- Minimise the fire hazard of papers, books, and posters.
- Keep your feet on the ground. If you must reach, ask a taller person or use a step stool or ladder instead of climbing chairs or desks.
Third, corridors need to be kept open and free of combustible material. That means you can request whiteboards or pinboards outside your office – but do consider noise nuisance. But that also means posters or other decorations should be in fire retardant cases.
From ATMs to assistive robotics: KAL lends expertise to judge student design project showcase
Each year, undergraduate students at the School of Informatics plan and implement complete systems that solve everyday problems via assistive robotics. Throughout the 12-week project, teams develop software, user interfaces, mock-ups and hardware to execute their vision. The end goal is to demonstrate a system that can perform useful autonomous tasks with commercial potential. The main event is a showcase where groups present their work to peers, mentors and industry guests for review.
KAL, one of the School of Informatics' long term supporters, judges and sponsors, have written about their experience of helping at the showcase.
James Garforth gives a talk about tech ethics
James Garforth gave a pedagogy talk (submitted in collaboration with Benedetta Catanzariti, from STIS) about the ecosystem of tech ethics at Edinburgh, and the efforts made in the redesign of third year courses (Professional Issues and the System Design Project) to further develop students ethical capabilities at the Tech Ethics Exchange North East (Texne) conference hosted by three world leading tech ethics education teams at Harvard, MIT and Northeastern in May. The conference aims to be a place for sharing of the state of the art in both interdisciplinary research and interdisciplinary teaching delivery.
‘This was a wonderful opportunity to meet leaders in the field and share our approaches to teaching student about tech ethics. I've come away with lots of motivation to continuing embedding this into the curriculum in Informatics.’
New Textbook "Multi-Agent Reinforcement Learning: Foundations and Modern Approaches"
A new textbook to be published by MIT Press, PDF pre-print available now.
A new textbook titled "Multi-Agent Reinforcement Learning: Foundations and Modern Approaches" written by IPAB members Stefano V. Albrecht, Filippos Christianos, and Lukas Schäfer, to be published by MIT Press. The PDF pre-print version of the book was released at the start of the AAMAS 2023 and ICRA 2023 conferences.
Oxford Global interview with Vaishak Belle on explainable AI and ethics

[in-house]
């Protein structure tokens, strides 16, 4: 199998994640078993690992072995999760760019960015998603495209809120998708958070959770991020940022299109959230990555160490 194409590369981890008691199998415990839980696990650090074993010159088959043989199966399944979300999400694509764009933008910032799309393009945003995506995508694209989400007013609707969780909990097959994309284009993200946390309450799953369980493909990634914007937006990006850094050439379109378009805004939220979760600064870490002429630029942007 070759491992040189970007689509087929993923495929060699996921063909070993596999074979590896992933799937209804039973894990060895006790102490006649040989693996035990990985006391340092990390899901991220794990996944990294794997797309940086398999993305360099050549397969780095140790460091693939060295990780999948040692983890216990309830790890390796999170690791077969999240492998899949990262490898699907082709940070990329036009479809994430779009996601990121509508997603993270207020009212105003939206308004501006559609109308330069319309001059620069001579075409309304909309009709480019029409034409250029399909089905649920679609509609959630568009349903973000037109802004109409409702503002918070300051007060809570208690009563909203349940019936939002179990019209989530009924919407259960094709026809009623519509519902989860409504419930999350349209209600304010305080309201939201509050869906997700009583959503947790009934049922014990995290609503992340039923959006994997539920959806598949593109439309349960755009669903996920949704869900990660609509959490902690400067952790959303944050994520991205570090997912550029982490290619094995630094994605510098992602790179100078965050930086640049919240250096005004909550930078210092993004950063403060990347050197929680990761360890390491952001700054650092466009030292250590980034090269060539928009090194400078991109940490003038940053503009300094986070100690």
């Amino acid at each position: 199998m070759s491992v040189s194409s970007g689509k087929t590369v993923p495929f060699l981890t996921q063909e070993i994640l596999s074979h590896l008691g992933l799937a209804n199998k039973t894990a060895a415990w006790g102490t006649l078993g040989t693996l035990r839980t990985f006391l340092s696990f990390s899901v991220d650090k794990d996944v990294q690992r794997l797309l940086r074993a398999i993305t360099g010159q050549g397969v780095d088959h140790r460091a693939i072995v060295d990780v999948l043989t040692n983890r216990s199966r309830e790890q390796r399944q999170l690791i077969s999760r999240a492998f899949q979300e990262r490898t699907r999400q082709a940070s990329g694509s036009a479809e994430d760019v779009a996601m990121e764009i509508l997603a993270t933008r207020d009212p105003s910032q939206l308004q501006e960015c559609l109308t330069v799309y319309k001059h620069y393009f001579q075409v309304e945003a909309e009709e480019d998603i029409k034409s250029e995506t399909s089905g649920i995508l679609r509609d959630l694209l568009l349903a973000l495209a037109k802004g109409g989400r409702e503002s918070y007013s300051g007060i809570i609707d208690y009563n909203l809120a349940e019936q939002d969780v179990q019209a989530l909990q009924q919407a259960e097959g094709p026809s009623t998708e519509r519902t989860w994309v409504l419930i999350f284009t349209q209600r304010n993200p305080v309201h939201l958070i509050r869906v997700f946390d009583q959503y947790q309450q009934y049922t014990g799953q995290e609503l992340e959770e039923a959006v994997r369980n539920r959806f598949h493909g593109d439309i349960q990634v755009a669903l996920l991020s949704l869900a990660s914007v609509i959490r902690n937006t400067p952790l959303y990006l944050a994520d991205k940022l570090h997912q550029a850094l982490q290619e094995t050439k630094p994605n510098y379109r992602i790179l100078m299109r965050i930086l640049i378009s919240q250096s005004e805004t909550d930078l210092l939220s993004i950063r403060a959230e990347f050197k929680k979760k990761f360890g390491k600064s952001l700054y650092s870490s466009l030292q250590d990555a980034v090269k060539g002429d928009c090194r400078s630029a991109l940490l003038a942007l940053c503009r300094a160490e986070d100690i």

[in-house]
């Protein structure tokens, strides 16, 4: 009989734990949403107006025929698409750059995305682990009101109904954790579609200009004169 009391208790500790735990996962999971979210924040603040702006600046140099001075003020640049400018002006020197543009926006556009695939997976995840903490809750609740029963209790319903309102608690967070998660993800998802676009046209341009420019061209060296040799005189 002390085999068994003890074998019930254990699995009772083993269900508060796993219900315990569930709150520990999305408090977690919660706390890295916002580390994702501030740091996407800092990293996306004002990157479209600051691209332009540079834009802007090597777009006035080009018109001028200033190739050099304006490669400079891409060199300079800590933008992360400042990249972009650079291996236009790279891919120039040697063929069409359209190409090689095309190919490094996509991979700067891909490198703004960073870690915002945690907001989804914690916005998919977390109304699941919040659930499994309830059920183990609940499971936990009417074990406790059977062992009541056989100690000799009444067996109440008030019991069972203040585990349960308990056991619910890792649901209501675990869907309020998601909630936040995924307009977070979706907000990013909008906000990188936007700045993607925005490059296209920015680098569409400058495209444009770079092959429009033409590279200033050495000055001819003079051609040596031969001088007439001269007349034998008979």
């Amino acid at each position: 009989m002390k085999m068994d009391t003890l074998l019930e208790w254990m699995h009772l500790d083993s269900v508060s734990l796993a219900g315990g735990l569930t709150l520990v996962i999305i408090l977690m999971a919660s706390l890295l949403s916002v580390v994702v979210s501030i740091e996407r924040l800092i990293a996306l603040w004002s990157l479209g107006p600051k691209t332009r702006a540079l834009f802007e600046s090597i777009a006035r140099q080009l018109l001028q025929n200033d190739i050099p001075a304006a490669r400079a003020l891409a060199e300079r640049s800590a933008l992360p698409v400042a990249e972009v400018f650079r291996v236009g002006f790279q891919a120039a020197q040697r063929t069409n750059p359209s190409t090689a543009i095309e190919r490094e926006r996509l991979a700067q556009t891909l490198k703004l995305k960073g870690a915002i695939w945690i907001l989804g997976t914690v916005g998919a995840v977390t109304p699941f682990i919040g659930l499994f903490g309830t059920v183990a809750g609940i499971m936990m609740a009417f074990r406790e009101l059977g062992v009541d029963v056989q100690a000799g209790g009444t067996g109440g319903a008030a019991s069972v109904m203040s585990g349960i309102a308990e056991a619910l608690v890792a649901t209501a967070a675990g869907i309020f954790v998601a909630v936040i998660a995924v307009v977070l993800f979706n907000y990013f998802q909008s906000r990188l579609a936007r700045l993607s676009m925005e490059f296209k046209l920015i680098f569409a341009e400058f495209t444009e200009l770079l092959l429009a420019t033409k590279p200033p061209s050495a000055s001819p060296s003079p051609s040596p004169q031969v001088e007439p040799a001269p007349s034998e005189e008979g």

Vaishak Belle, Chancellor’s Fellow and Reader at the School of Informatics, discusses his work on explainable AI and ethics in an interview with Oxford Global.
- Read a summary of Vaishak's interview answers in his blog post: Link to blog post
- Stream full interview: Link to full interview
Ram Ramamoorthy shares what motorists need to know about self-drive cars in article for The Scottish Sun
Ford's BlueCruise handsfree driving system is being introduced in the UK.
Professor Ram Ramamoorthy says it won’t take long for drivers to place their trust in machines in an article by the Scottish Sun on self-drive cars.
In 2023, the School of Informatics at the University of Edinburgh celebrates 60 years of Computer Science and Artificial Intelligence (AI). The School of Informatics celebrates these two vital areas of research that are at the core of its existence by leading on a programme of events and activities throughout 2023.
Where: Kings Building West Mains Road Edinburgh EH9 3JG
When: 17 - 23 Jul 2023
The European Hyperloop Week is an annual international event dedicated to the ‘transport of the future’, the Hyperloop. The event is co-organised by HYPED - The University of Edinburgh’s Hyperloop Society.
This event brings together the international Hyperloop Community for collaboration, sharing of information and networking. Each day will give student teams from around the world the opportunity to show their ground breaking Hyperloop prototype designs to the public and to the industry representatives.
Staff, students and members of the public will be able to attend the conferences that will broaden their understanding of Hyperloop, and also see the competitive aspect of bright young minds working on innovative projects to help make the technology a reality. There will be talks and panel discussions by student teams, Hyperloop companies, and other industry representatives.